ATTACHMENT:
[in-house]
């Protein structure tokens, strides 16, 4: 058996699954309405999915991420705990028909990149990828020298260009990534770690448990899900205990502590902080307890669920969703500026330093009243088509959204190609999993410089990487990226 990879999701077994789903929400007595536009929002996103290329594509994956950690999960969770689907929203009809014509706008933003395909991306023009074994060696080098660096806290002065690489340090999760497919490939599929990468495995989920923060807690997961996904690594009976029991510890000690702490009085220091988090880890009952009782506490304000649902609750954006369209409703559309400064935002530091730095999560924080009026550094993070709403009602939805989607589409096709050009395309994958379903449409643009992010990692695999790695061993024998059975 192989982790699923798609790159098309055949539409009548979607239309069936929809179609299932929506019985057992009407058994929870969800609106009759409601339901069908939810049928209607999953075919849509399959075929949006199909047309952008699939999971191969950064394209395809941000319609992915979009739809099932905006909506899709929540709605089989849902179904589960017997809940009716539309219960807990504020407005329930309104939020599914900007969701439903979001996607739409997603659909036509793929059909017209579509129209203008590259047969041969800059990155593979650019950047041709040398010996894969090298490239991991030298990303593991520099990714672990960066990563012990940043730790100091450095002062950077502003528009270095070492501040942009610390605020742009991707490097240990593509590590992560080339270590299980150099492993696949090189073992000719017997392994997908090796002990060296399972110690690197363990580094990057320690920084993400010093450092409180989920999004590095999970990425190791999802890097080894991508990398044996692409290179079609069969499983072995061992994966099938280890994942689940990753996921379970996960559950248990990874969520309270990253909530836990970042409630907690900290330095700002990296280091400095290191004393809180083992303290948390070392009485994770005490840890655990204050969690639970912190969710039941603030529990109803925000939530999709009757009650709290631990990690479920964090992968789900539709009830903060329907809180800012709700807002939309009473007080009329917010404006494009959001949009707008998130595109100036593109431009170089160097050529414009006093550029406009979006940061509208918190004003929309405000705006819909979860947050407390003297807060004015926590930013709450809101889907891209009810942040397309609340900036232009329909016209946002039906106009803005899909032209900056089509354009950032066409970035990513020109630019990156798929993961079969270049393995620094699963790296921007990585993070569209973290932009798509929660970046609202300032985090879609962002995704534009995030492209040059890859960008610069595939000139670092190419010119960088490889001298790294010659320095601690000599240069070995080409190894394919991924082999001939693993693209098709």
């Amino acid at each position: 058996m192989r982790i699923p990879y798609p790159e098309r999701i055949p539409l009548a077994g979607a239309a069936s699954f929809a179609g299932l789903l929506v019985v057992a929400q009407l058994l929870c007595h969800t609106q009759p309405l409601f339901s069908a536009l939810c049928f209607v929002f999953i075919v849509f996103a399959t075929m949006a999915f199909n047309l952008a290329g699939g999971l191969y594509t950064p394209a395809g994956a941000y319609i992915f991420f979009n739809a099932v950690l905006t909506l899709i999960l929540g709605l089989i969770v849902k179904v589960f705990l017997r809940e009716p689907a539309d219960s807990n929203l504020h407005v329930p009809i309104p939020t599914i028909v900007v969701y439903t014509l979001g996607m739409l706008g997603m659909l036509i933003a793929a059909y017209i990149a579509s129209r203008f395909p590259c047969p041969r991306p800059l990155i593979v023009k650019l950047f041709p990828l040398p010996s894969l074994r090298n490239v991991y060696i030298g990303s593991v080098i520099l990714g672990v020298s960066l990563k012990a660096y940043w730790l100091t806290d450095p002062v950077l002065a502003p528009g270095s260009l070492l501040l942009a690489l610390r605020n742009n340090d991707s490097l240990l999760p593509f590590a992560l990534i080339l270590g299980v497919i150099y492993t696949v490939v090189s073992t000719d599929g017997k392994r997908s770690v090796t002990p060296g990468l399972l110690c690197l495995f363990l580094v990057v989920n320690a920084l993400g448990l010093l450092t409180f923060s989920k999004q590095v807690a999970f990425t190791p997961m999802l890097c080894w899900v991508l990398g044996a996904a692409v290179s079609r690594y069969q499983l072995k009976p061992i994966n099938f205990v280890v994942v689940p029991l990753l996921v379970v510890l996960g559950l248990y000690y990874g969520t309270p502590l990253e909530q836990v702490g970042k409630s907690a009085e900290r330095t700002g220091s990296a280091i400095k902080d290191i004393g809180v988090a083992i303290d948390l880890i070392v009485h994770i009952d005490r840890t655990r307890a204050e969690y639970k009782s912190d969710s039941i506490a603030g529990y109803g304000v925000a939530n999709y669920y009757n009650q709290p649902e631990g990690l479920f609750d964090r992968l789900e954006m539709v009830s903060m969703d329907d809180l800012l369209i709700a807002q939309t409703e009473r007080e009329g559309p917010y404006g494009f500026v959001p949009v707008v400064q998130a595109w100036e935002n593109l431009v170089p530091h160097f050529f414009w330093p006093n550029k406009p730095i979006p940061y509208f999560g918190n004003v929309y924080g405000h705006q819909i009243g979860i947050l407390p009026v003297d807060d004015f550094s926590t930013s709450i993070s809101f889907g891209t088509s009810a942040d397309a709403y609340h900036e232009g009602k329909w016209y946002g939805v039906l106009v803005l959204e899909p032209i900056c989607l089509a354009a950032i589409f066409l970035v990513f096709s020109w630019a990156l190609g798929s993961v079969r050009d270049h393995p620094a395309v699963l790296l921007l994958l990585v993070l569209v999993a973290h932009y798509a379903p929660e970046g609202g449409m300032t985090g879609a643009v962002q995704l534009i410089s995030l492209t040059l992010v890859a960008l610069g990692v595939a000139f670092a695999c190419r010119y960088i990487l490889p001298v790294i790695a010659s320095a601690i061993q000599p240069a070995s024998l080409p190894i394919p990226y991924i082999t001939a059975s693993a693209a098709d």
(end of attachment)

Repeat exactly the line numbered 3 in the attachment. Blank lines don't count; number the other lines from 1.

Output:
């Amino acid at each position: 058996m192989r982790i699923p990879y798609p790159e098309r999701i055949p539409l009548a077994g979607a239309a069936s699954f929809a179609g299932l789903l929506v019985v057992a929400q009407l058994l929870c007595h969800t609106q009759p309405l409601f339901s069908a536009l939810c049928f209607v929002f999953i075919v849509f996103a399959t075929m949006a999915f199909n047309l952008a290329g699939g999971l191969y594509t950064p394209a395809g994956a941000y319609i992915f991420f979009n739809a099932v950690l905006t909506l899709i999960l929540g709605l089989i969770v849902k179904v589960f705990l017997r809940e009716p689907a539309d219960s807990n929203l504020h407005v329930p009809i309104p939020t599914i028909v900007v969701y439903t014509l979001g996607m739409l706008g997603m659909l036509i933003a793929a059909y017209i990149a579509s129209r203008f395909p590259c047969p041969r991306p800059l990155i593979v023009k650019l950047f041709p990828l040398p010996s894969l074994r090298n490239v991991y060696i030298g990303s593991v080098i520099l990714g672990v020298s960066l990563k012990a660096y940043w730790l100091t806290d450095p002062v950077l002065a502003p528009g270095s260009l070492l501040l942009a690489l610390r605020n742009n340090d991707s490097l240990l999760p593509f590590a992560l990534i080339l270590g299980v497919i150099y492993t696949v490939v090189s073992t000719d599929g017997k392994r997908s770690v090796t002990p060296g990468l399972l110690c690197l495995f363990l580094v990057v989920n320690a920084l993400g448990l010093l450092t409180f923060s989920k999004q590095v807690a999970f990425t190791p997961m999802l890097c080894w899900v991508l990398g044996a996904a692409v290179s079609r690594y069969q499983l072995k009976p061992i994966n099938f205990v280890v994942v689940p029991l990753l996921v379970v510890l996960g559950l248990y000690y990874g969520t309270p502590l990253e909530q836990v702490g970042k409630s907690a009085e900290r330095t700002g220091s990296a280091i400095k902080d290191i004393g809180v988090a083992i303290d948390l880890i070392v009485h994770i009952d005490r840890t655990r307890a204050e969690y639970k009782s912190d969710s039941i506490a603030g529990y109803g304000v925000a939530n999709y669920y009757n009650q709290p649902e631990g990690l479920f609750d964090r992968l789900e954006m539709v009830s903060m969703d329907d809180l800012l369209i709700a807002q939309t409703e009473r007080e009329g559309p917010y404006g494009f500026v959001p949009v707008v400064q998130a595109w100036e935002n593109l431009v170089p530091h160097f050529f414009w330093p006093n550029k406009p730095i979006p940061y509208f999560g918190n004003v929309y924080g405000h705006q819909i009243g979860i947050l407390p009026v003297d807060d004015f550094s926590t930013s709450i993070s809101f889907g891209t088509s009810a942040d397309a709403y609340h900036e232009g009602k329909w016209y946002g939805v039906l106009v803005l959204e899909p032209i900056c989607l089509a354009a950032i589409f066409l970035v990513f096709s020109w630019a990156l190609g798929s993961v079969r050009d270049h393995p620094a395309v699963l790296l921007l994958l990585v993070l569209v999993a973290h932009y798509a379903p929660e970046g609202g449409m300032t985090g879609a643009v962002q995704l534009i410089s995030l492209t040059l992010v890859a960008l610069g990692v595939a000139f670092a695999c190419r010119y960088i990487l490889p001298v790294i790695a010659s320095a601690i061993q000599p240069a070995s024998l080409p190894i394919p990226y991924i082999t001939a059975s693993a693209a098709d």